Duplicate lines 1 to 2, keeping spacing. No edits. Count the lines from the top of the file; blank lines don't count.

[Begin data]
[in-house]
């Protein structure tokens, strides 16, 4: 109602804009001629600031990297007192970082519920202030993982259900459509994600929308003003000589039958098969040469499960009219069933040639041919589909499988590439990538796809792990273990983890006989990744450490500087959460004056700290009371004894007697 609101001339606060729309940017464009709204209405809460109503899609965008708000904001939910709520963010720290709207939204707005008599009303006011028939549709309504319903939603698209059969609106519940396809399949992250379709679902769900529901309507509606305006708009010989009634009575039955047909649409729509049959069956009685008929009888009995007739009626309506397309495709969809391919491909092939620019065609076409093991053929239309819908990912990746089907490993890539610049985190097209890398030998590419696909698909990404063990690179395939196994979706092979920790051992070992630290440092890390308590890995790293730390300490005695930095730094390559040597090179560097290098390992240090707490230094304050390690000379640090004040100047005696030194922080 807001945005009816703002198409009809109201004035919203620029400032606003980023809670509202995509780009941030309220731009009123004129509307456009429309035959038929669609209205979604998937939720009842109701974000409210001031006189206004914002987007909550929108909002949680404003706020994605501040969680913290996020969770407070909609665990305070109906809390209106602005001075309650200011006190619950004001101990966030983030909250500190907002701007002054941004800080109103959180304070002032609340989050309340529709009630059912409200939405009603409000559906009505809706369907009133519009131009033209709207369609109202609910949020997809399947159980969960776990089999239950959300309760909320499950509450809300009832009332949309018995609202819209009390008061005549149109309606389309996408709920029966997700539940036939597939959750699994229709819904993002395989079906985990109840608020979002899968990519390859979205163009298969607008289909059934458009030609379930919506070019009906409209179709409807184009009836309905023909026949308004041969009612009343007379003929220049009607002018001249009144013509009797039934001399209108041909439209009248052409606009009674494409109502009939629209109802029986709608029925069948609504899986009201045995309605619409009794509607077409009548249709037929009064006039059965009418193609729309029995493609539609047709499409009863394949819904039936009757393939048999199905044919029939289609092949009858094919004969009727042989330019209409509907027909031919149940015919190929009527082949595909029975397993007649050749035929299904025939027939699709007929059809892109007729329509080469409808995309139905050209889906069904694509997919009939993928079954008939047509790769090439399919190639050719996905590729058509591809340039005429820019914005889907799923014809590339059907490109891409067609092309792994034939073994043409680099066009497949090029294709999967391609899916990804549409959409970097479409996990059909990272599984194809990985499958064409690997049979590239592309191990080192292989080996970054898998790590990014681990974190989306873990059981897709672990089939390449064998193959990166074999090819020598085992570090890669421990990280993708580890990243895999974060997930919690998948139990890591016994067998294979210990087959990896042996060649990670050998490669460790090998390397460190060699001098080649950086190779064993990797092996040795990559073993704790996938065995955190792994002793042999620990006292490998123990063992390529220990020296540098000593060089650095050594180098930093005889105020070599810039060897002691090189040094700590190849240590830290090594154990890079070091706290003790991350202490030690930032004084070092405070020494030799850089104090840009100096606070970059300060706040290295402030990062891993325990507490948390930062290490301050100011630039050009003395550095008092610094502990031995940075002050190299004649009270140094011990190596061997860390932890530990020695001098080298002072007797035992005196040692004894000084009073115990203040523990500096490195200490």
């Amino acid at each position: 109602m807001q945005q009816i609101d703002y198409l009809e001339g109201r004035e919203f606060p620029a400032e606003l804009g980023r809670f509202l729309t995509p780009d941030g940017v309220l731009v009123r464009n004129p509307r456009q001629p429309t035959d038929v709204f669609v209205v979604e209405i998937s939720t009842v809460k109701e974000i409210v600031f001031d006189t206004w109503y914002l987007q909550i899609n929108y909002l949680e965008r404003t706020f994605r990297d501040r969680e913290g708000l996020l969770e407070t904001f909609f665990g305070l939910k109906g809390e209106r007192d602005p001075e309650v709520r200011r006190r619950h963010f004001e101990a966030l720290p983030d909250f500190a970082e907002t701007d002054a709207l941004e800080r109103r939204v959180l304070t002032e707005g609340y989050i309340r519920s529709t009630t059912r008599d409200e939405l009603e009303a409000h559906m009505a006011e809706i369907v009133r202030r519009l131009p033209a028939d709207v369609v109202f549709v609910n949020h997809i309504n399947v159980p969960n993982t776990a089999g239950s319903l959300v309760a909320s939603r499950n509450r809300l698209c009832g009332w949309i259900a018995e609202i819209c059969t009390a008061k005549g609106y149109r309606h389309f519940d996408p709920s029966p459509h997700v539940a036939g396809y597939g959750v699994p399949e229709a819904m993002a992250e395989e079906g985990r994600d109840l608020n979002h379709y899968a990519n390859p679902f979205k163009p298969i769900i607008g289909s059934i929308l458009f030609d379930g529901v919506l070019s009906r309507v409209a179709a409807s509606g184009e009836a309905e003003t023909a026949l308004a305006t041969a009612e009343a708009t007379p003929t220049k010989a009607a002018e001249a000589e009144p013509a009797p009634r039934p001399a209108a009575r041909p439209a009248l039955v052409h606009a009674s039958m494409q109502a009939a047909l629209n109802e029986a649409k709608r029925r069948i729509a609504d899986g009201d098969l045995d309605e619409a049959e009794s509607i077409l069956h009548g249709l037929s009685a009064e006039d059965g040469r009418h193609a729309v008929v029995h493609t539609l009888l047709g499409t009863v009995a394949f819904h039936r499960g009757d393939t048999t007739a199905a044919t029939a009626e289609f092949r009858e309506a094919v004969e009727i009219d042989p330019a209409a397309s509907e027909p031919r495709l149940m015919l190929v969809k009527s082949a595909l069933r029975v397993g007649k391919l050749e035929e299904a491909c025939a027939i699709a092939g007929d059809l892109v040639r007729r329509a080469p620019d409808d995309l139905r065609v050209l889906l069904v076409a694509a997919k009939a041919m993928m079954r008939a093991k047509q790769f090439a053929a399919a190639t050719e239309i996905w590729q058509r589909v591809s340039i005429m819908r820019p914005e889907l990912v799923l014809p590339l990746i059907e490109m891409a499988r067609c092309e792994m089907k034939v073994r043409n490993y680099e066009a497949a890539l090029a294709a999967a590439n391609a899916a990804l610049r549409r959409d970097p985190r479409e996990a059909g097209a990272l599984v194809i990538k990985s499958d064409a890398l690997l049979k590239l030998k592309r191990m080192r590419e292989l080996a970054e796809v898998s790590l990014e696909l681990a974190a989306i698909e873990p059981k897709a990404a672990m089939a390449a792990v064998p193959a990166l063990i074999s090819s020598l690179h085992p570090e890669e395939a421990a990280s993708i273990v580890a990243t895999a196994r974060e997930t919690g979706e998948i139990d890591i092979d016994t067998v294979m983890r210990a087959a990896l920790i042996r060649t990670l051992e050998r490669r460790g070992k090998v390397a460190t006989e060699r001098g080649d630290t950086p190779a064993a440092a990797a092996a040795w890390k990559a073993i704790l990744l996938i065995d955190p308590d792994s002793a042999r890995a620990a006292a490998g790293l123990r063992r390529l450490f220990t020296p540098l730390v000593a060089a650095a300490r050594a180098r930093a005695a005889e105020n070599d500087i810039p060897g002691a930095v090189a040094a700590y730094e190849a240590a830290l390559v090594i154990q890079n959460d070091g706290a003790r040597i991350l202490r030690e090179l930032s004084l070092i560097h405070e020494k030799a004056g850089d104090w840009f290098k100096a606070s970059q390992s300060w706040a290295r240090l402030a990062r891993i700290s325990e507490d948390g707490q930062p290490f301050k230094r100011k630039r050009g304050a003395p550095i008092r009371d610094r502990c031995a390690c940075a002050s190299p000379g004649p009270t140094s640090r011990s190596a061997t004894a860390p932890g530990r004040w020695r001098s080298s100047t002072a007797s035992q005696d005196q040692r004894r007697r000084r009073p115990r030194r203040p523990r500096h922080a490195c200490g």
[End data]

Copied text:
[in-house]
């Protein structure tokens, strides 16, 4: 109602804009001629600031990297007192970082519920202030993982259900459509994600929308003003000589039958098969040469499960009219069933040639041919589909499988590439990538796809792990273990983890006989990744450490500087959460004056700290009371004894007697 609101001339606060729309940017464009709204209405809460109503899609965008708000904001939910709520963010720290709207939204707005008599009303006011028939549709309504319903939603698209059969609106519940396809399949992250379709679902769900529901309507509606305006708009010989009634009575039955047909649409729509049959069956009685008929009888009995007739009626309506397309495709969809391919491909092939620019065609076409093991053929239309819908990912990746089907490993890539610049985190097209890398030998590419696909698909990404063990690179395939196994979706092979920790051992070992630290440092890390308590890995790293730390300490005695930095730094390559040597090179560097290098390992240090707490230094304050390690000379640090004040100047005696030194922080 807001945005009816703002198409009809109201004035919203620029400032606003980023809670509202995509780009941030309220731009009123004129509307456009429309035959038929669609209205979604998937939720009842109701974000409210001031006189206004914002987007909550929108909002949680404003706020994605501040969680913290996020969770407070909609665990305070109906809390209106602005001075309650200011006190619950004001101990966030983030909250500190907002701007002054941004800080109103959180304070002032609340989050309340529709009630059912409200939405009603409000559906009505809706369907009133519009131009033209709207369609109202609910949020997809399947159980969960776990089999239950959300309760909320499950509450809300009832009332949309018995609202819209009390008061005549149109309606389309996408709920029966997700539940036939597939959750699994229709819904993002395989079906985990109840608020979002899968990519390859979205163009298969607008289909059934458009030609379930919506070019009906409209179709409807184009009836309905023909026949308004041969009612009343007379003929220049009607002018001249009144013509009797039934001399209108041909439209009248052409606009009674494409109502009939629209109802029986709608029925069948609504899986009201045995309605619409009794509607077409009548249709037929009064006039059965009418193609729309029995493609539609047709499409009863394949819904039936009757393939048999199905044919029939289609092949009858094919004969009727042989330019209409509907027909031919149940015919190929009527082949595909029975397993007649050749035929299904025939027939699709007929059809892109007729329509080469409808995309139905050209889906069904694509997919009939993928079954008939047509790769090439399919190639050719996905590729058509591809340039005429820019914005889907799923014809590339059907490109891409067609092309792994034939073994043409680099066009497949090029294709999967391609899916990804549409959409970097479409996990059909990272599984194809990985499958064409690997049979590239592309191990080192292989080996970054898998790590990014681990974190989306873990059981897709672990089939390449064998193959990166074999090819020598085992570090890669421990990280993708580890990243895999974060997930919690998948139990890591016994067998294979210990087959990896042996060649990670050998490669460790090998390397460190060699001098080649950086190779064993990797092996040795990559073993704790996938065995955190792994002793042999620990006292490998123990063992390529220990020296540098000593060089650095050594180098930093005889105020070599810039060897002691090189040094700590190849240590830290090594154990890079070091706290003790991350202490030690930032004084070092405070020494030799850089104090840009100096606070970059300060706040290295402030990062891993325990507490948390930062290490301050100011630039050009003395550095008092610094502990031995940075002050190299004649009270140094011990190596061997860390932890530990020695001098080298002072007797035992005196040692004894000084009073115990203040523990500096490195200490």